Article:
2020 is in the past, but COVID-19 is very much still with us. Naturally, wearing masks, regular hand washing, and social distancing can contribute to a safer and healthier world. But we don’t just need to continue the increased sanitary precautions that we adopted during 2020. If you want to be as healthy as possible, there are other habits you can practice.
Health experts at the Rutgers Cancer Institute of New Jersey suggest that people prioritize an overall healthier lifestyle to improve quality of life. The Centers for Disease Control and Prevention (CDC) conducted a six-year study to determine how people could reduce risk of death. The study found that eating healthier foods, avoiding cigarettes, and engaging in moderate exercise for at least 20 minutes daily contributed to a reduction in mortality rates. In fact, these three habits reduced the risk of death by 82% over the course of the six-year study.
How Do You Become Healthier?
It’s easy to read something about eating healthier or exercising more, but it’s harder to put a plan into action. This is why we always recommend that you set intentions, which you can read more about here. Intentions give you a plan that can help you achieve your health goals. You have the power to change! After all, just look at how we adapted to the drastic turn of events that occurred during 2020. Adopt the following habits and you’ll find that your 2021 is a whole lot healthier.
Build On Your Gratitude:
Remember when quarantine clapping was a nightly ritual? Different communities around the world came together to express gratitude to essential and health workers. Perhaps you participated in the clapping, and perhaps you didn’t. It’s possible that you expressed gratitude in other ways. Some people tipped more when they ordered from restaurants, while others thanked grocery store workers at the checkout. Build on your gratitude however you see fit. Perhaps you continue to engage in family movie nights or backyard activities with the kids. Statistically, people who express gratitude have lower stress levels, they sleep better, and they are less likely to experience depression. Better mental health leads to better physical health!
Consume More Plant-Based Foods:
Health experts encourage people to eat more vegetables every year, and for good reason! According to several research studies, people who consume more plant-based foods have higher vitamin C levels in their bloodstreams. A person’s vitamin C level is often a good biomarker of how many plant-based foods they eat. Other research explains that consuming more plant-based foods can extend your life expectancy. Because aging is an indication of oxidation in the body, it’s wise to consume plant-based foods that contain antioxidants. Plant foods contain 64 times more antioxidants than animal foods. Eat more fruits, vegetables, herbs, spices, legumes, and whole grains to help ward off age-related diseases.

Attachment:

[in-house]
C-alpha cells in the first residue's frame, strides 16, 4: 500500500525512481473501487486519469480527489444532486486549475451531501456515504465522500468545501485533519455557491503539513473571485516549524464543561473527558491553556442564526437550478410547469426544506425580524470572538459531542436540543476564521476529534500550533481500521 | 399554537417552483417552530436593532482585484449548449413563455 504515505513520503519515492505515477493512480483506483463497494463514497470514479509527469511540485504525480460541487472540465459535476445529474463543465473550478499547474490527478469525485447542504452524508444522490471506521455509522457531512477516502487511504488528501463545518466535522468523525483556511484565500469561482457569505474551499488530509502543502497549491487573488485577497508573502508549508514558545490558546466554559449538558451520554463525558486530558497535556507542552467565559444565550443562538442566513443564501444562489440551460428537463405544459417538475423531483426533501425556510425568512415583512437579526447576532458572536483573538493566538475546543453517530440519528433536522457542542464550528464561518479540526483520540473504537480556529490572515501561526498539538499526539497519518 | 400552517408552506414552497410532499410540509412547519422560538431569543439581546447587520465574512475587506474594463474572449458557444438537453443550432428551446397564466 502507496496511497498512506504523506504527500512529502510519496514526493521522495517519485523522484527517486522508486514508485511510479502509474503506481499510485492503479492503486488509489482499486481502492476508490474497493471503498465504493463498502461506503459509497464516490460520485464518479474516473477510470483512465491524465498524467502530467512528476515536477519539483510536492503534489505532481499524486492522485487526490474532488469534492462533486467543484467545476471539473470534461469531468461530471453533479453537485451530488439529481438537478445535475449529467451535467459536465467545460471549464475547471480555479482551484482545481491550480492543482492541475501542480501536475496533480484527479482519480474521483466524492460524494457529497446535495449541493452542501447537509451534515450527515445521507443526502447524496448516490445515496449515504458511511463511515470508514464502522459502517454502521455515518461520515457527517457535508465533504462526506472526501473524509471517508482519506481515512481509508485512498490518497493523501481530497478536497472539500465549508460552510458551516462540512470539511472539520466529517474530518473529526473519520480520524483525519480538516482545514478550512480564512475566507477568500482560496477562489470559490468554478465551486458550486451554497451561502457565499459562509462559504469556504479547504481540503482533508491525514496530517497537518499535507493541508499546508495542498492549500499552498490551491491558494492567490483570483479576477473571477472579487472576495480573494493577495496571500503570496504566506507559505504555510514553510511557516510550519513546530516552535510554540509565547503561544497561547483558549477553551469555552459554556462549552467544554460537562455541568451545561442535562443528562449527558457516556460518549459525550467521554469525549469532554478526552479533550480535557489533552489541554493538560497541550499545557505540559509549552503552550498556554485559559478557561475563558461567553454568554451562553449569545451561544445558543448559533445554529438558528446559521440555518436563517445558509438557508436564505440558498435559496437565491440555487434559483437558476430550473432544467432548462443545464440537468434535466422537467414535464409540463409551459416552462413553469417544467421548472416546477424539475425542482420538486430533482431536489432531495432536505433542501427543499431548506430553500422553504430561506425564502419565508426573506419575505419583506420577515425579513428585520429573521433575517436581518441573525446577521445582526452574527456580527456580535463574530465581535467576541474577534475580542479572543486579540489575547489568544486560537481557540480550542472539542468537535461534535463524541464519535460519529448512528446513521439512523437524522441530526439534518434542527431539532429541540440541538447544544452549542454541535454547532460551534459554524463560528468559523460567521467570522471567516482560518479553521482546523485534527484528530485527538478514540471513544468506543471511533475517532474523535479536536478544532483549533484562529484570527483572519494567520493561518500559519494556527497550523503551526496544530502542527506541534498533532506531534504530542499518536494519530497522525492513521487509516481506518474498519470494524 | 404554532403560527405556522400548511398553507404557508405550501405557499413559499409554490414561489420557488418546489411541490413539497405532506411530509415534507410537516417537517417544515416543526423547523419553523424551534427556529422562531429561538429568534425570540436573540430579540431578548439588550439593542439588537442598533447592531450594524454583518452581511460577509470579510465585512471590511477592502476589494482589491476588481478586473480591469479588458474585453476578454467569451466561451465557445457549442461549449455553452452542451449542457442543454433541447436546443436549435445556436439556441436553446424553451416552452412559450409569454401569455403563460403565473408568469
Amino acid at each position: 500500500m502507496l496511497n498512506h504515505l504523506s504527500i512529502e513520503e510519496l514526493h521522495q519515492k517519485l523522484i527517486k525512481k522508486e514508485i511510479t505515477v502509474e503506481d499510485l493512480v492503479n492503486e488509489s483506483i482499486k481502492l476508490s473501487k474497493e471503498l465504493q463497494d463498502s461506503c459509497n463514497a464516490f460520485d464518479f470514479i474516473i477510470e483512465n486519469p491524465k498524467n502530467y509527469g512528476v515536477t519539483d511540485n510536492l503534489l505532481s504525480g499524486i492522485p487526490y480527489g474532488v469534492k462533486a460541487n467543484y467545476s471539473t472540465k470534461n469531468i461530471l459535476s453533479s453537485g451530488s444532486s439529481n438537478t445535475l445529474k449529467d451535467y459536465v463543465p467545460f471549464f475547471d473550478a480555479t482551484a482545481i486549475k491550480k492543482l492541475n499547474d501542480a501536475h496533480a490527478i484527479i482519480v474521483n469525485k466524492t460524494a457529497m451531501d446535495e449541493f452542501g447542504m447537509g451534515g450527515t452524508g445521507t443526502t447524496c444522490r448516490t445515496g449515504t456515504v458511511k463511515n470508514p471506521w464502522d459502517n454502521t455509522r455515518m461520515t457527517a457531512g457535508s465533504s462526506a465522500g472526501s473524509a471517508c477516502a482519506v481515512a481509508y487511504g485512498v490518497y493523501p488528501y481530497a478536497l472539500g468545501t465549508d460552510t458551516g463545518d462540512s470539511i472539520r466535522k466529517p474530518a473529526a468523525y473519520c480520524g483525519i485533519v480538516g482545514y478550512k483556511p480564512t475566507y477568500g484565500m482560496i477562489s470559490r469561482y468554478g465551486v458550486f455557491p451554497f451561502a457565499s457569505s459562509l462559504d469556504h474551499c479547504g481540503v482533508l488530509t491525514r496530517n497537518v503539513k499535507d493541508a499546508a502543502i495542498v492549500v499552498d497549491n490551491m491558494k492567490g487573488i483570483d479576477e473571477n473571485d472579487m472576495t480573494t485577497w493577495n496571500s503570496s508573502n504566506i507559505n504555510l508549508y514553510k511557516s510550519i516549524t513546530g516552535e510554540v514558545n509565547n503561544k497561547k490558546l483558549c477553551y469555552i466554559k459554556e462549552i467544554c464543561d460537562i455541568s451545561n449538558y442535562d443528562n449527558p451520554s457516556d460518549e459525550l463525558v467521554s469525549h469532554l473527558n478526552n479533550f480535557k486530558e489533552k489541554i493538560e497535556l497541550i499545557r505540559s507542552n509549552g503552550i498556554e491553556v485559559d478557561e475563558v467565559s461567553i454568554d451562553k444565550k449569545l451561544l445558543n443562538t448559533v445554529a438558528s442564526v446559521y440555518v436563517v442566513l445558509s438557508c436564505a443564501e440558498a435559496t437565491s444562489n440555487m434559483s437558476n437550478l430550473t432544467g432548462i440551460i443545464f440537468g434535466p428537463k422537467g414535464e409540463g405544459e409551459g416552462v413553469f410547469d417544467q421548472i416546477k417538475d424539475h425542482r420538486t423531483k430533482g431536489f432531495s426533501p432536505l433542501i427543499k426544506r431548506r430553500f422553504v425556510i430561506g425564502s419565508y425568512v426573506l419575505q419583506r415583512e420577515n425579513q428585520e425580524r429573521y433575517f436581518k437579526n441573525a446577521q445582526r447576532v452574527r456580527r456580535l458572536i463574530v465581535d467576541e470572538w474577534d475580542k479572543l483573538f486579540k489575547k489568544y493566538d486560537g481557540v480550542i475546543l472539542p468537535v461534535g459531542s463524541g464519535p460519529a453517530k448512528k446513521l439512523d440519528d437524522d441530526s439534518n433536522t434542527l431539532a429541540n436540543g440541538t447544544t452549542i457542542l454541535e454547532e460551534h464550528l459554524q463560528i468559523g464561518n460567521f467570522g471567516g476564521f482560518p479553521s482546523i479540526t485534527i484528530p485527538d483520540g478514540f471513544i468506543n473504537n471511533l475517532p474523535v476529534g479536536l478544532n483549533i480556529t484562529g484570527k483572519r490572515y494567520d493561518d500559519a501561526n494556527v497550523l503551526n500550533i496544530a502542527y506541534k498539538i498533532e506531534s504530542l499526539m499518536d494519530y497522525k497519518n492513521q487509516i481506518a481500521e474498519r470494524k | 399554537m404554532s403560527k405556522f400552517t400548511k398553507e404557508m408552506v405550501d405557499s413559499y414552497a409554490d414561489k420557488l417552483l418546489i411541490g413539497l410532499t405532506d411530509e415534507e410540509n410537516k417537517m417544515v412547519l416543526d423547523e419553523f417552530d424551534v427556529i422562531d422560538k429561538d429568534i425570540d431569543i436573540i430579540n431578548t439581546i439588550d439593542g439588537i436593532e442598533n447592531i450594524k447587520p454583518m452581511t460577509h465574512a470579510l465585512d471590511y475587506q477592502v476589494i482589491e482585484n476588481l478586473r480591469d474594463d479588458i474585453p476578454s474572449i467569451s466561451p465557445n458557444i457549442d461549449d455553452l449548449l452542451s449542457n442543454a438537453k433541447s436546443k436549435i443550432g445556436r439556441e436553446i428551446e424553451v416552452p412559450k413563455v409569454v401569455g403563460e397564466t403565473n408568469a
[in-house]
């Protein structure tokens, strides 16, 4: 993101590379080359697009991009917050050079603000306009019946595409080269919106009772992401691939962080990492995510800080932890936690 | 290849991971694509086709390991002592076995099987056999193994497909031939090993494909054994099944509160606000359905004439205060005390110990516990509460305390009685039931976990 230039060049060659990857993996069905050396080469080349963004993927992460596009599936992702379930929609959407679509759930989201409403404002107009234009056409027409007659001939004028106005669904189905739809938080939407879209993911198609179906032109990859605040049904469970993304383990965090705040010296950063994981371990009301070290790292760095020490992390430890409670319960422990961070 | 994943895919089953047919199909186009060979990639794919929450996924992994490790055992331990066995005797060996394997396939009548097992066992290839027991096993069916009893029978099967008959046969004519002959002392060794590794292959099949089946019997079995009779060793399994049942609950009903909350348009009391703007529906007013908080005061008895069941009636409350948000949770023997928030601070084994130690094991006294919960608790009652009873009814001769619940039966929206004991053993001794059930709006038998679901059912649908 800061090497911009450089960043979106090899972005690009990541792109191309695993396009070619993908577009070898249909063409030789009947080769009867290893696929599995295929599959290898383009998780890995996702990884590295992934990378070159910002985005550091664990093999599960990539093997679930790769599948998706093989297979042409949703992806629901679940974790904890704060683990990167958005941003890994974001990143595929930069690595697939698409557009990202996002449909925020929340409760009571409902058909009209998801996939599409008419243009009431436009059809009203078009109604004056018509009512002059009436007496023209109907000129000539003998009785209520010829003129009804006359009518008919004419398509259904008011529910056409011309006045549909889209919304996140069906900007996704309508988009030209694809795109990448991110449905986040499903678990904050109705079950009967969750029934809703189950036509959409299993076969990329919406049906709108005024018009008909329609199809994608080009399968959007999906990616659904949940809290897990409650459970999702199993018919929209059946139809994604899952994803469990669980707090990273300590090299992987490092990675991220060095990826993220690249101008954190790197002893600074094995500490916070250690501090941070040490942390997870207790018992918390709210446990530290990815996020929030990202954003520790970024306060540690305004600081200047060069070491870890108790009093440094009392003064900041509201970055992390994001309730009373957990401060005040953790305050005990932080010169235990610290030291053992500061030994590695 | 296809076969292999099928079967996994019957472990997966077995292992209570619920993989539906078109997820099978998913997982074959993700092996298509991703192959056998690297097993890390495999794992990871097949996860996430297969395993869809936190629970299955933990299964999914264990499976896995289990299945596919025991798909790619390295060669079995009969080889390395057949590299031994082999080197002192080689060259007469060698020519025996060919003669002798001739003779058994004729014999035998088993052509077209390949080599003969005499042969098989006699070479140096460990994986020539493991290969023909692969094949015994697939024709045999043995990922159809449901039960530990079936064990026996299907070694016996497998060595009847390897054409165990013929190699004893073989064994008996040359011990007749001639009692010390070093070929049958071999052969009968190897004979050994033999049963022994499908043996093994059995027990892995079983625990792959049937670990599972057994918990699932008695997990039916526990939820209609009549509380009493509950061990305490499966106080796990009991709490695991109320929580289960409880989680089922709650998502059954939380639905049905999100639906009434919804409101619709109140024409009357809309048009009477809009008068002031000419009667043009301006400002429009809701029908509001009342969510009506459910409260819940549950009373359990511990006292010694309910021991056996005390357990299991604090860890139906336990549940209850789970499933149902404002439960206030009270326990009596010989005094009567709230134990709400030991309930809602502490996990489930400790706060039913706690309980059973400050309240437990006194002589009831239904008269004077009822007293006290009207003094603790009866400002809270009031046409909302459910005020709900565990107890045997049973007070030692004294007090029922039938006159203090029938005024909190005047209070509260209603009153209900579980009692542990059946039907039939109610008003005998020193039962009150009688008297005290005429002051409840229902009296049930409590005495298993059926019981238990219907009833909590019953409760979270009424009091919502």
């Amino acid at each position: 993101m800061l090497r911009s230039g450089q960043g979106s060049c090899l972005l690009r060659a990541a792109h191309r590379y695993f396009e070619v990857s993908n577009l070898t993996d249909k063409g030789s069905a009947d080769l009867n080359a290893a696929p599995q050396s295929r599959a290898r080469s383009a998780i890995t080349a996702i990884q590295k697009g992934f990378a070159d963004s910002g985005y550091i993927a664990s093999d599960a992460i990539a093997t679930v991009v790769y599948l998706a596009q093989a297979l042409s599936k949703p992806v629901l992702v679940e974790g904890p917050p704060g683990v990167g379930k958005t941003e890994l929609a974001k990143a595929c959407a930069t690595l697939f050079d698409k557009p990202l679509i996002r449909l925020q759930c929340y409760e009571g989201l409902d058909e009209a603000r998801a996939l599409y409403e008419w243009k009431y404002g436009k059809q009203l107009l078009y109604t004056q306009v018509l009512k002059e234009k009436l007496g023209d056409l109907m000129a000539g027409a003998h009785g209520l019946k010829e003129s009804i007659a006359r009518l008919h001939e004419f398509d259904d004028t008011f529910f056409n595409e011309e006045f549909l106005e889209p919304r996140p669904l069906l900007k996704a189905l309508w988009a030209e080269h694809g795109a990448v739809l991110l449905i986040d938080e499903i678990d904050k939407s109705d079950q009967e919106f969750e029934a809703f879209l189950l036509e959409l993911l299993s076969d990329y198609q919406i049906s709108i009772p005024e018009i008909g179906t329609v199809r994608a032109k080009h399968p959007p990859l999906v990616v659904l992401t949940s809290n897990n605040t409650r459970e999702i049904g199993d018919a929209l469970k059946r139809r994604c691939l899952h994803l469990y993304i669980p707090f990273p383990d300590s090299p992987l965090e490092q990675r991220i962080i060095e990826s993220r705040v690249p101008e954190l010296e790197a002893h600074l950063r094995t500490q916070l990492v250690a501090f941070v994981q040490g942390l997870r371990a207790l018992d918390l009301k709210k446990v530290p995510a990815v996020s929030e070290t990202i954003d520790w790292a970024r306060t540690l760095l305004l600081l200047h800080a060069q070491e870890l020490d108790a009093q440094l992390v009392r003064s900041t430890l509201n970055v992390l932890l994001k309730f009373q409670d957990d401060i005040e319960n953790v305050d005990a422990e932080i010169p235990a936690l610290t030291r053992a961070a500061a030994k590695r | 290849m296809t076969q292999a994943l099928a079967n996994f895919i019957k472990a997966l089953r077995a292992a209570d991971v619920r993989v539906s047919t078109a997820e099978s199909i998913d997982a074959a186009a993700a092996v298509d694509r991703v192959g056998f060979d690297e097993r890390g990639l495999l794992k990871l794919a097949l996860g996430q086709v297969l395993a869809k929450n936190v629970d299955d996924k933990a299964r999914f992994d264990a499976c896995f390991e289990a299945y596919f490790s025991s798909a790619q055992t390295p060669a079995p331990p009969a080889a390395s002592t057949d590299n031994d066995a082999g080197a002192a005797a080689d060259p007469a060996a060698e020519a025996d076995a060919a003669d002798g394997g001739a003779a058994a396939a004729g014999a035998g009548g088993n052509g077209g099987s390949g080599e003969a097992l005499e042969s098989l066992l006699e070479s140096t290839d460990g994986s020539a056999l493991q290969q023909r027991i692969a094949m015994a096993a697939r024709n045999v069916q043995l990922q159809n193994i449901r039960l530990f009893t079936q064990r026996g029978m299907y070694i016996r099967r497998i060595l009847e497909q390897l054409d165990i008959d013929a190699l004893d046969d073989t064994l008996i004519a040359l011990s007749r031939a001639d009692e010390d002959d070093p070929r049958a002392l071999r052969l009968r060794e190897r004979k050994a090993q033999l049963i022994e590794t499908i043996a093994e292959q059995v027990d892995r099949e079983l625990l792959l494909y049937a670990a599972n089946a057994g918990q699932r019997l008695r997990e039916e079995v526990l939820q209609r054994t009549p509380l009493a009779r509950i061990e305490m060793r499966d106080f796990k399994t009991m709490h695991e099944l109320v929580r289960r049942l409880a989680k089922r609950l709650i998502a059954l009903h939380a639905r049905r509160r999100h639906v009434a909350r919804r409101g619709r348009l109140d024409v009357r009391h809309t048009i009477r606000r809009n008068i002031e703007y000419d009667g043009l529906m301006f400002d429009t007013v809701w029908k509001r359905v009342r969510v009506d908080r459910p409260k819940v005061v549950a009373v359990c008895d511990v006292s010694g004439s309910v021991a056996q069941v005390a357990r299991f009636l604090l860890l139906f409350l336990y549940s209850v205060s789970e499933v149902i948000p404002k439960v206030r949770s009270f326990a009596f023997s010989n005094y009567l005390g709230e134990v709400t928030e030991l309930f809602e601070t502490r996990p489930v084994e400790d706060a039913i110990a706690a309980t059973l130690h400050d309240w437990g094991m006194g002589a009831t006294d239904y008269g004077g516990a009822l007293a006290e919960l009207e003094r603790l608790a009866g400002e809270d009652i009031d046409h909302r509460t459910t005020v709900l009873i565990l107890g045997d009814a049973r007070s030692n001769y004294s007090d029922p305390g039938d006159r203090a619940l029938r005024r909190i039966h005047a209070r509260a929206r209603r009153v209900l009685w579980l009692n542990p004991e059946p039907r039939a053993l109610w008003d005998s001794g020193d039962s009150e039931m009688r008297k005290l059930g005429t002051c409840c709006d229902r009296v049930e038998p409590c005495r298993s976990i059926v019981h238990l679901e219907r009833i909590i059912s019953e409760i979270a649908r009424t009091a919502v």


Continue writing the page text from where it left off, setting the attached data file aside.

Get Better Sleep:
In the beginning of the pandemic, people’s sleep schedules were all over the map. If you want to be a healthier person in 2021, it’s time to get a handle on your sleep schedule. As always, we recommend avoiding screens at least one to two hours before bed. Try to read a book, engage in a meditation session, or stretch to get your body ready for sound sleep. It’s beneficial to get at least seven to eight hours of sleep every night, and you can get in a regular routine by waking and rising at the same times daily. A healthy sleep schedule helps your body recover, and it leads to reduced cravings, lower stress levels, and more energy.
Please Stop Smoking:
It’s 2021, people, and we apparently still have to advise people to avoid cigarettes. When you don’t smoke cigarettes and you eat more plant-based foods, you experience longer protective telomeres. These are the tips of chromosomes that help keep DNA from unraveling, which reduces the risk of early signs of aging and certain cancers. The foods you eat and harmful toxins you ingest can actually lead to increased shortening of telomeres. Studies show that you can experience shorter telomeres when you stop smoking and don’t drink as much alcohol, avoid meats, dairy products, and processed foods.